DeaFestival coming to Danville Sept. 3 – Event kicks off KSD 200th anniversary
Published 7:41 am Friday, August 26, 2022
Thousands of people who are deaf or hard of hearing will be coming to Danville on Saturday, Sept. 3 for DeaFestival. It will be held at the Norton Center for the Arts at Centre College starting at 10 a.m. and will go all day.
The DeaFestival started in Danville in 1998, and has since been in locations all over Kentucky to reach people in different regions. But to kick off the celebration of Kentucky School for the Deaf’s (KSD) 200th anniversary which is happening in 2023, DeaFestival is back in Danville.
The festival is held by the Kentucky Commission for the Deaf and Hard of Hearing (KCDHH) as a one-day awareness event. KCDHH Executive Director Virginia Moore said the event helps teachers, parents, educators, and employers to figure out that deaf individuals can do almost everything except hear.
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But the festival is not just for deaf individuals. Everyone in the community is welcome, and the event is free.
The festival will be filled with back-to-back performances and spotlights. A kid’s program will be held from 10 a.m. to noon; spotlights of deaf artists from 1 p.m. to 5 p.m.; and a jam tent from 6 to 8 p.m.
Moore said there is something for everyone, and encouraged people to look on their website to see the full schedule of performances.
The kid’s program has a “This is Me” campaign to teach deaf kids that they are perfect the way they are.
“This encourages deaf and hard of hearing kids to feel good about themselves, and it also tells parents this is who we are,” Moore said.
The children’s program will also be interactive; artists will teach kids how to do magic tricks, hula hoop, juggle, and other things.
The festival will also feature all types of deaf visual artists and performers, both in question and answer panels, and performing acts.
One KSD graduate who is a successful actress will be at the festival. Sandra Mae Frank has played Wendla from Deaf West’s Spring Awakening, and is currently starring as Dr. Elizabeth Wilder, the doctor who’s deaf, in NBC’s hit drama New Amsterdam.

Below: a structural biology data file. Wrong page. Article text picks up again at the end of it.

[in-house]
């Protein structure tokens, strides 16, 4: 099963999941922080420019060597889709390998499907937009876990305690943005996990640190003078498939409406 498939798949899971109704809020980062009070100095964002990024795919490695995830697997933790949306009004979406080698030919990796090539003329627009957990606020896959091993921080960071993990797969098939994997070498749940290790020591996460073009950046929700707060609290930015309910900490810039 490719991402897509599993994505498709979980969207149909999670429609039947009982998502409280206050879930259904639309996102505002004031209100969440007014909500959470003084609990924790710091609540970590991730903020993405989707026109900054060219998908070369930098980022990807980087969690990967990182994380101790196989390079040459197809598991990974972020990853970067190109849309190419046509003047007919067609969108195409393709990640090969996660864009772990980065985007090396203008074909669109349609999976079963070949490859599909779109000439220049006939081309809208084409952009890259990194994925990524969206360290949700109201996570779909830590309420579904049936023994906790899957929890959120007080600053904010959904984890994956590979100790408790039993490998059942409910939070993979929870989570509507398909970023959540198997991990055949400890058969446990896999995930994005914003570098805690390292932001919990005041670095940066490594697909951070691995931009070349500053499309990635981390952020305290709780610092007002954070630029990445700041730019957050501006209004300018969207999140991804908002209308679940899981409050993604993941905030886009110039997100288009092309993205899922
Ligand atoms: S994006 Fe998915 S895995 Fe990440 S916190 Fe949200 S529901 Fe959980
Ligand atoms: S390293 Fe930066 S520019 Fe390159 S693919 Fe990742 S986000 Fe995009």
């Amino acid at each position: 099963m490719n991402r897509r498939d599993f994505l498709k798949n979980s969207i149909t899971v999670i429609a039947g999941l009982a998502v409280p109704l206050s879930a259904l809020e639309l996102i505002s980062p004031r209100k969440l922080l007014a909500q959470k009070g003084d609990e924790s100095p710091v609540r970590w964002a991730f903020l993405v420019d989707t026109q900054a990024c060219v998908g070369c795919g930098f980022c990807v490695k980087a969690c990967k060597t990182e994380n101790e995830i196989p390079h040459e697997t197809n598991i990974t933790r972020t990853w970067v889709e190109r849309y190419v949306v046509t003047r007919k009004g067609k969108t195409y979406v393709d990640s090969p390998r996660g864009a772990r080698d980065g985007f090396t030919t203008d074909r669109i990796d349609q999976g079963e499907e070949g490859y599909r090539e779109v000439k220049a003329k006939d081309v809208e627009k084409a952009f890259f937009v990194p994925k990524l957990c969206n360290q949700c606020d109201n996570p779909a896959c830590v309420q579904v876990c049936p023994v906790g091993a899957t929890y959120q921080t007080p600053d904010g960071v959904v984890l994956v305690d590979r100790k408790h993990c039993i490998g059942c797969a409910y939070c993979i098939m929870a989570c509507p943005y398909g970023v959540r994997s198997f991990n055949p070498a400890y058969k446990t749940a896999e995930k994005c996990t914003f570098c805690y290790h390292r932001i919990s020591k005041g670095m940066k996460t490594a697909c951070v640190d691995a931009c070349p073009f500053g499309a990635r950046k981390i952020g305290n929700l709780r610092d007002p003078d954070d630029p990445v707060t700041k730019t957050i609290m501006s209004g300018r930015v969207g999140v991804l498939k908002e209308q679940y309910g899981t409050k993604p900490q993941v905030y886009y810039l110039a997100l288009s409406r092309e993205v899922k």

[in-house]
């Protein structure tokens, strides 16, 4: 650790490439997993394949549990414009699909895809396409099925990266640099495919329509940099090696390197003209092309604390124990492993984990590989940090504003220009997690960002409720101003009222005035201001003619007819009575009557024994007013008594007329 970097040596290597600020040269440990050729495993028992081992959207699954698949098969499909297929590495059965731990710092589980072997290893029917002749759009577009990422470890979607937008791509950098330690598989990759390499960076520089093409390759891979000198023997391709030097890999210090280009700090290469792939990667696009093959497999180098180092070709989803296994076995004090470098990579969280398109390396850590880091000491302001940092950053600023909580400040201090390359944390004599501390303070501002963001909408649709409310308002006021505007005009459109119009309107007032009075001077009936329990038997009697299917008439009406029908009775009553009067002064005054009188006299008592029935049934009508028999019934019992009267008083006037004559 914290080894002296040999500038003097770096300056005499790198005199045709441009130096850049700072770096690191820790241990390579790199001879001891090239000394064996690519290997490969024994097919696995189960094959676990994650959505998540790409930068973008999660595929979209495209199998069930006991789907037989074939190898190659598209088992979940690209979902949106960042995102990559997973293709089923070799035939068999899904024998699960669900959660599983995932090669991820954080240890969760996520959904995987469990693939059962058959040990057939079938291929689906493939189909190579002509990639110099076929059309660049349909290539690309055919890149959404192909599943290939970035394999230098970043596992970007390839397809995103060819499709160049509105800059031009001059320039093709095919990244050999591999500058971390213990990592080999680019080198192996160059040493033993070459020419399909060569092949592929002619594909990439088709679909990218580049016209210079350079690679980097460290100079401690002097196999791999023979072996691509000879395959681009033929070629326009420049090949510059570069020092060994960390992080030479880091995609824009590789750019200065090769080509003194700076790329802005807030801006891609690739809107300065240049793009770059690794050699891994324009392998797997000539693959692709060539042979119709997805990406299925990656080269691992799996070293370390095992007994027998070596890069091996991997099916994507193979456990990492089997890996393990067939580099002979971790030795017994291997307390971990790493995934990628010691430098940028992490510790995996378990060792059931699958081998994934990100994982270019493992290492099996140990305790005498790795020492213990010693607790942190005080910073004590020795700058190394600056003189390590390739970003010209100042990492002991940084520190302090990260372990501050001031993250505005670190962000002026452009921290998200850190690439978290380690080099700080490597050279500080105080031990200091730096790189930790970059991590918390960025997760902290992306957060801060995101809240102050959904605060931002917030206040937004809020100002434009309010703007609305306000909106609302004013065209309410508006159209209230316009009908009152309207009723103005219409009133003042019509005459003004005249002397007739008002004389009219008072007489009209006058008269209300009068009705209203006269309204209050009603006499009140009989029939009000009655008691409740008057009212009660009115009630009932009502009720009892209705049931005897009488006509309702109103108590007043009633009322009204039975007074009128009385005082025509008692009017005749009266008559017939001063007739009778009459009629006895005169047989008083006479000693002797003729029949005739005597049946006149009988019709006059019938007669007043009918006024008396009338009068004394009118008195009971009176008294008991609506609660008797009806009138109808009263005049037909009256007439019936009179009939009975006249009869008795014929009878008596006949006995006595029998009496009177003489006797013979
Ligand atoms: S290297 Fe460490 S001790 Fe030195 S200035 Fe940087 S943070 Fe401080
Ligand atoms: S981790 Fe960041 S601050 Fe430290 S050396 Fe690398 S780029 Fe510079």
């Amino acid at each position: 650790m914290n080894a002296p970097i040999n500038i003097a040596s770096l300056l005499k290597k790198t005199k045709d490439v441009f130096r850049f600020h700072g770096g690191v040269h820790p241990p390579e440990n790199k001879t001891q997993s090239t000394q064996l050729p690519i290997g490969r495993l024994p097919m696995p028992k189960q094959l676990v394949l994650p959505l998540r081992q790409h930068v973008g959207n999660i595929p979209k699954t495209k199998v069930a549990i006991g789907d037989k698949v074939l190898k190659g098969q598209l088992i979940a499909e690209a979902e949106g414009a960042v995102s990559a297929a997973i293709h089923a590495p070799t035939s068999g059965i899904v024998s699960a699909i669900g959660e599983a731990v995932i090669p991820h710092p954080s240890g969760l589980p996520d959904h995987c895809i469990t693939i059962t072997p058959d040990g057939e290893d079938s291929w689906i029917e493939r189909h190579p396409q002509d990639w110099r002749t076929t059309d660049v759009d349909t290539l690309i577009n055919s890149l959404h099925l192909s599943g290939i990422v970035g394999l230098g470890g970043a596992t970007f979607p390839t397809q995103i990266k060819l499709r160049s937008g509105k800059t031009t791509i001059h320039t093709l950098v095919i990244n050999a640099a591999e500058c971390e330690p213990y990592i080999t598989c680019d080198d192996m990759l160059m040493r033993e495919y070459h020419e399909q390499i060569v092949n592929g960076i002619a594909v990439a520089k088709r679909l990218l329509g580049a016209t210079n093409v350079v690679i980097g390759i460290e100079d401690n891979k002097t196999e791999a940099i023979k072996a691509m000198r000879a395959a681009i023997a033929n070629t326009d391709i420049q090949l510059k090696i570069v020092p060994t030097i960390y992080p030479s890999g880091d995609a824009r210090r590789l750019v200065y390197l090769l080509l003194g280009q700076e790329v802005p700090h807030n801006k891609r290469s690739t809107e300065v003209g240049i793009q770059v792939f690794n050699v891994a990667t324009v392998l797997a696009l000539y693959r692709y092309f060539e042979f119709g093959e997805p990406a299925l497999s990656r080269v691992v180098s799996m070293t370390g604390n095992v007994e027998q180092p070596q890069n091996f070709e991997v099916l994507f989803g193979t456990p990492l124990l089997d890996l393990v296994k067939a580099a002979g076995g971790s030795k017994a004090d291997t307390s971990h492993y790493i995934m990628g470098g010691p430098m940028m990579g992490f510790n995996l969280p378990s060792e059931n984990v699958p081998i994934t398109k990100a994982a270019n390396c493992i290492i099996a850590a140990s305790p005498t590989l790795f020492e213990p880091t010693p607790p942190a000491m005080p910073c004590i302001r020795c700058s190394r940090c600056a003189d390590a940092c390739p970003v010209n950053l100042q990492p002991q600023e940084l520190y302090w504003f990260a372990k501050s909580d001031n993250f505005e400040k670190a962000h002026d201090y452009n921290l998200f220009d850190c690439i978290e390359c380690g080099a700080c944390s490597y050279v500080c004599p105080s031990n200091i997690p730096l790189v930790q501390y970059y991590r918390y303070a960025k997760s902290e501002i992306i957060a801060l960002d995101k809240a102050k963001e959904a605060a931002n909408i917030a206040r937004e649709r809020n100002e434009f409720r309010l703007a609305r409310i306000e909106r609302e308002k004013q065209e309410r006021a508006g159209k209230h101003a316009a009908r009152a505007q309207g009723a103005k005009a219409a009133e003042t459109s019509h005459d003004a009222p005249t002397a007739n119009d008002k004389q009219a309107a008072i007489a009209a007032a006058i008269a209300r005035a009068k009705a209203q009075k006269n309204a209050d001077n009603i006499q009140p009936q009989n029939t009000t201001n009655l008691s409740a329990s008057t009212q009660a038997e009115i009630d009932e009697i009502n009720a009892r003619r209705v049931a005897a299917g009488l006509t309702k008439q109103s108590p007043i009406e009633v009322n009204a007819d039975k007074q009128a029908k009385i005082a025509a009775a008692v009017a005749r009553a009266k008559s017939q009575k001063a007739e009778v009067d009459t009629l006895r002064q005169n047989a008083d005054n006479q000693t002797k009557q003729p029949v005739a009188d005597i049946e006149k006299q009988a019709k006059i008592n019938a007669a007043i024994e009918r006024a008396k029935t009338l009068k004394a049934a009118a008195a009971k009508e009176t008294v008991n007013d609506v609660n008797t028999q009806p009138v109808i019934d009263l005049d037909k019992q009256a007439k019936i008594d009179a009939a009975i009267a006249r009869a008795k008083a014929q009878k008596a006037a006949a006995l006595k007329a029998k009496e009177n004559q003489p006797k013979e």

Another performer is Antonietta “Ballerina Goddess” Alfano, who is a nationally renowned aerial circus performer, professional dancer and entertainer. She is the only Deaf Rope Artist/Aerialist in the world.
There will also be deaf rappers like Sho’Roc, Sean Forbes, and Warren “WAWA” Snipe, who signed the National Anthem in 2021, and performed the halftime show with Sean Forbes in ASL in 2022, and has acted in Black Lightening and Fear the Walking Dead TV series.
Moore explained that many deaf performers can’t always be in other festivals because communication is always an issue.
She also explained that many people who are deaf or hard of hearing in Kentucky are isolated, sometimes in very rural areas, and don’t get to interact with other deaf individuals.
“We have parents come in, see all the different things people are doing … and they get so excited realizing that their son or daughter is going to grow up to be just fine,” Moore said.
There will also be a job fair to bring awareness to employers, and to have deaf individuals apply for jobs.
Moore said that there are more people affected by hearing loss than many people might think. Some statistics she shared include:
• One out of 10 individuals experience hearing loss.
• One out of 3 senior citizens have hearing loss.
• Nearly 700,000 Kentuckians have a hearing loss, according to data extrapolated from the 2010 Census as conducted by the U.S. Census Bureau and from a 2005 Survey by the National Institutes of Health.
• Hearing loss is the third major health risk in the U.S. behind heart problems and arthritis.
To address concerns with parking, the festival will have a shuttle service that will go all around Danville, with signs for pickups and dropoffs. The DeaFestival website has a map and schedule of the shuttle service, with locations at KSD, the Danville parking garage, and others.
Sign language interpreters will be at the event.